Covid-19 Update Tuesday 02/06/20
The UK Statistics Authority has criticised the government over its handling of coronavirus testing data, with the chairman, Sir David Norgrove, saying presentation of figures have “been aimed at showing the largest possible number of tests, even at the expense of understanding.” This is the latest in a long line of criticisms regarding the way in which the government is presenting information, with changes in definitions and methods of reporting throughout the pandemic (i.e. counting a test as having been carried out even if it had just been sent out in the post). As it is essential that the ‘NHS Test and Trace’ scheme is successful, it is important for transparency in data regarding not only tests that are being carried out, but also the number of people being traced and asked to isolate. Many feel as though the continuous citing of arbitrary numbers is a political device, used to convince the public that the government has a handle on the pandemic. Statistics providing details regarding the tests that are being carried out would be more helpful: it would be insightful to know which members of the population are being tested, how many people are actually being tested (as people often require more than one test) and whether everyone actually realistically has access to a test. The Department of Health has said it is working to address these concerns.
PHE has released its report regarding how Covid-19 is disproportionately impacting the BAME (Black, Asian and Minority Ethnic) community. Results have shown that once age and sex are removed as factors, people of Bangladeshi ethnicity are twice as likely to die as white people. Other BAME ethnicities have also been shown to be more acutely impacted by Covid-19. This analysis did not take into account comorbidities and actually just confirms research already done elsewhere. More work needs to be done to assess why ethnicity is a risk factor, along with age, sex and location. The full report, which was delayed, is now available here. There is a need for recommendations to come from the report – as opposed to just acknowledging that BAME communities are more acutely affected (which had already been established), there was a need for the report to address why this was the case and what could be done to tackle these inequalities. The report has disappointed political leaders, medical groups and trade unions, who are demanding that further, more effective steps are taken. Professor John Newton, the epidemiologist in charge of the government’s testing programme, says that this will be the focus of follow-up work.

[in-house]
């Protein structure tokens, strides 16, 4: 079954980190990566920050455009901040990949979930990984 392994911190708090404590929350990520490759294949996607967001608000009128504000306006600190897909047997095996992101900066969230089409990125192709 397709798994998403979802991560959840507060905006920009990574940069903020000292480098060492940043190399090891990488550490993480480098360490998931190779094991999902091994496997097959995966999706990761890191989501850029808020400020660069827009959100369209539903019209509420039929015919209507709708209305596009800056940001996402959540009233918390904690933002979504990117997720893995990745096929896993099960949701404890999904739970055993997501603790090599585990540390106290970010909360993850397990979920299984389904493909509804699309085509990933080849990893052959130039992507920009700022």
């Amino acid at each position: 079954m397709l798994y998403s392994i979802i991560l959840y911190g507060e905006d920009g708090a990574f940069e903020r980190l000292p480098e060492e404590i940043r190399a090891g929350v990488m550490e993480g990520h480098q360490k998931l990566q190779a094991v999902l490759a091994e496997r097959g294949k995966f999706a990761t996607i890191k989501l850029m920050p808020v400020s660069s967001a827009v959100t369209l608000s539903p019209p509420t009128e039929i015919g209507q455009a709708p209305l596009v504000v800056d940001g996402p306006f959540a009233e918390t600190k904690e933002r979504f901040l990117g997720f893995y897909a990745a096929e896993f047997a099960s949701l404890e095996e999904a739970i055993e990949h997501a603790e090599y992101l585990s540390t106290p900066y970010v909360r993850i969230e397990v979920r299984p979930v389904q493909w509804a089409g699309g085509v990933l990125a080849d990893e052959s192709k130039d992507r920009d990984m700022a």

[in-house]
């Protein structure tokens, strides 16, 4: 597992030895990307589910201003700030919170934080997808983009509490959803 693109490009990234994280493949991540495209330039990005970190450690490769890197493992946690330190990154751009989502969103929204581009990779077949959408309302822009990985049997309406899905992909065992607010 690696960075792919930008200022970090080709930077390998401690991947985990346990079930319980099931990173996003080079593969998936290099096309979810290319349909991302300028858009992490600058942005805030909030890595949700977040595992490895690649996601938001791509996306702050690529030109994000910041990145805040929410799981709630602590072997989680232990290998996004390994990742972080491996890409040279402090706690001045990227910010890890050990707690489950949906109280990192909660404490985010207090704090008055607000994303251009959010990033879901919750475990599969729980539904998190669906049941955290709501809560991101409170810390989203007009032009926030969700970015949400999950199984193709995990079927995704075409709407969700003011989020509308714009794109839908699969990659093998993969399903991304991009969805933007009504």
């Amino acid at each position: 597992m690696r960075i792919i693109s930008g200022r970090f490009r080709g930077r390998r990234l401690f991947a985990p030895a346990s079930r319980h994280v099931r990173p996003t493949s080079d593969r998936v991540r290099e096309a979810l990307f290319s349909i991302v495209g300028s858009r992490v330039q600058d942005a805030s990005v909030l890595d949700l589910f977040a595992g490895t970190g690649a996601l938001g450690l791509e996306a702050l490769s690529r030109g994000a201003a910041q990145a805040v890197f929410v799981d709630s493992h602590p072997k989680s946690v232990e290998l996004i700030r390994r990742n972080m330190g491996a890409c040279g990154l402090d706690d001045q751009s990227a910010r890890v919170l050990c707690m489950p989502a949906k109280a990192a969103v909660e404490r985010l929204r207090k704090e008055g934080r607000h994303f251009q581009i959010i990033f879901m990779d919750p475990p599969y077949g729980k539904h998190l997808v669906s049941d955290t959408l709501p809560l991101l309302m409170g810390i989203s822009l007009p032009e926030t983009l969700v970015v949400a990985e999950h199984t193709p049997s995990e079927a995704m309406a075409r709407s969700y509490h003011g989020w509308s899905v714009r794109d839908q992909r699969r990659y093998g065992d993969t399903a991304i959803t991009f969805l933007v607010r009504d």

MPs have voted down an amendment which would have restored virtual voting within parliament. Throughout lockdown, votes have been being held remotely in order to allow MPs that are not local or those that are shielding to take part in votes. The government wants to return to a “physical” parliament, but physical distancing must be maintained. This means long queues to enter the parliamentary building when casting votes, to keep MPs 2m apart. The move has been criticised by MPs from constituencies further away, as well as those that will be unable to attend parliament if they are self-isolating. The government has stated that turning its back on the current “hybrid” way of conducting parliament is important to “hold the government to account” and ensure it is being properly scrutinised; however, the reality is that many MPs will be disenfranchised by this decision, less politicians will be able to debate and votes will actually take significantly longer than when carried out remotely.